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Orthorexic control freaks…and other symptoms of quitting sugar

What is this post about?

  • A lady quit sugar for one year, and wrote a book about it
  • A reviewer slated her behaviour as orthorexic and obsessive!
  • That same reviewer, on other days, writes recipes for biscuits and pizza

Main conclusions:

  • In my opinion, they are both trying to sell stories to their readers, when they should focus on natural healthy living
  • MND circumvents all this bullshit, and just get’s on with abundant healthy living


Read on to learn more.

So a lady wrote a book “Year of No Sugar” which seems pretty sensible to me - for MND I preach ‘no sugar’ for life, so one year seems like a good starting point.

She seems like a nice and genuine lady, you can visit her blog here.

However, the book received this utter slating of a book review, titled ‘Year of No Sugar Reads Like a How-To Manual for an Eating Disorder’ - frankly, harsh!

In the slating, on a website called slate (you go figure), the reviewer says “Moderation, though, does not get you a book deal. Year of No Sugar reads like a how-to manual for an eating disorder.” and “For a project that stems from such a good idea—eat less sugar—Year of No Sugar comes across as a maddeningly arbitrary yet worryingly fanatical exercise in self-control. And yet the parts of Schaub’s journey that most resemble symptoms of orthorexia nervosa are played for laughs. She jokes that she has a “Little Control Freak” on her shoulder. In Schaub’s world (and that of her editor and publisher, apparently), a hyper-controlling attitude toward food isn’t a reason for concern; it’s a completely normal trait.”

Frustratingly pointless opinion

In my opinion, it’s all a real shame.

A shame that modern food is so pumped full of sugar.

A shame that avoiding the stuff get’s someone labelled as orthorexic.

A shame that the reviewer (L.V.Anderson) fails to share a picture of herself - let us decide in one look what she KNOWS about healthy living, before casting judgement on the notion of living without sugar. I scanned through some of her other posts, here are some quotes from other things she has written recently:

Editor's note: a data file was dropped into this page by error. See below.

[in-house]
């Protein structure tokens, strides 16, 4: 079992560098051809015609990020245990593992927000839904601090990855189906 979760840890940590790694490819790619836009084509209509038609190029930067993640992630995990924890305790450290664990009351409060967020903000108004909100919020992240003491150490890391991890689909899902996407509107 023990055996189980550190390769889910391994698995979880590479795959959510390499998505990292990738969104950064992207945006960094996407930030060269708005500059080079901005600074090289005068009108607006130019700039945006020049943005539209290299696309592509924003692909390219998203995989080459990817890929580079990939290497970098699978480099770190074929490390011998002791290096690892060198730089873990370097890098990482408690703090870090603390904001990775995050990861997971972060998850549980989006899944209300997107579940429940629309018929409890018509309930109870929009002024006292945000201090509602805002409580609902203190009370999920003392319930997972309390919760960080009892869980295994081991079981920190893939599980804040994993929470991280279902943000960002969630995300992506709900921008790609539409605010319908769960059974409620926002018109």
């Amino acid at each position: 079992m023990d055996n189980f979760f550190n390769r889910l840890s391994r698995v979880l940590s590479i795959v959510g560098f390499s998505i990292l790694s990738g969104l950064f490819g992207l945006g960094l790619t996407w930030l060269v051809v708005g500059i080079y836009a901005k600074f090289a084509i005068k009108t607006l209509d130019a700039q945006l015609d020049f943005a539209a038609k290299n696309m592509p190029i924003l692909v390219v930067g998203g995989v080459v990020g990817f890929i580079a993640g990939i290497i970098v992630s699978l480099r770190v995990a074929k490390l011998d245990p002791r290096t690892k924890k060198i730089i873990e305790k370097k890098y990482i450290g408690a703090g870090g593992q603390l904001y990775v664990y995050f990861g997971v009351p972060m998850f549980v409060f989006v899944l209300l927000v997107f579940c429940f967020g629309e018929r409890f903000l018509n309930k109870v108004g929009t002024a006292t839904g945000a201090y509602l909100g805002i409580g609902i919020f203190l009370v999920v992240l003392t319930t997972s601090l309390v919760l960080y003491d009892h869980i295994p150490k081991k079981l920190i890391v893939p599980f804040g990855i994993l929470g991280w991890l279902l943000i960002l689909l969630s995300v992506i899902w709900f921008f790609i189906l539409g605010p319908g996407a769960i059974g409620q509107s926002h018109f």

• “Naturally, deep-fried okra is good, just like deep-fried anything is good.”
  • “Counterintuitively, you want to cook it so long it’s just shy of burning. A long frying session will give the okra time to dry out as its liquid evaporates, and that dried out texture is what you want if you’re trying to avoid slime.”
  • “Chinese dumplings. Jiaozi, bao, mantou, shumai—I will enthusiastically eat these things if you invite me to dim sum…”
  • “Homemade Americanized Chinese dumplings are way cheaper than the restaurant version, and you can make many, many times more of them than you get in a typical restaurant order.”
  • “Put the sesame oil and 1 tablespoon of the canola oil in a large skillet over medium heat. When the oil is hot, add the…” and “Put the remaining 3 tablespoons canola oil in a large skillet over medium-high heat. When it’s hot, add a single layer of dumplings and cook until golden brown on the bottom…”
  • “Now that I make my living as a cooking curmudgeon…”
  • “There are a wealth of good bagelries within a mile of my apartment building in Brooklyn”
  • “Biscuits have a lifespan of a few hours at best, so, once they’re out of the oven, eat them as soon as you can. This would be a difficult imperative if we were talking about baking-powder biscuits, but if you use buttermilk, you will find it no challenge at all to scarf them down right quick.”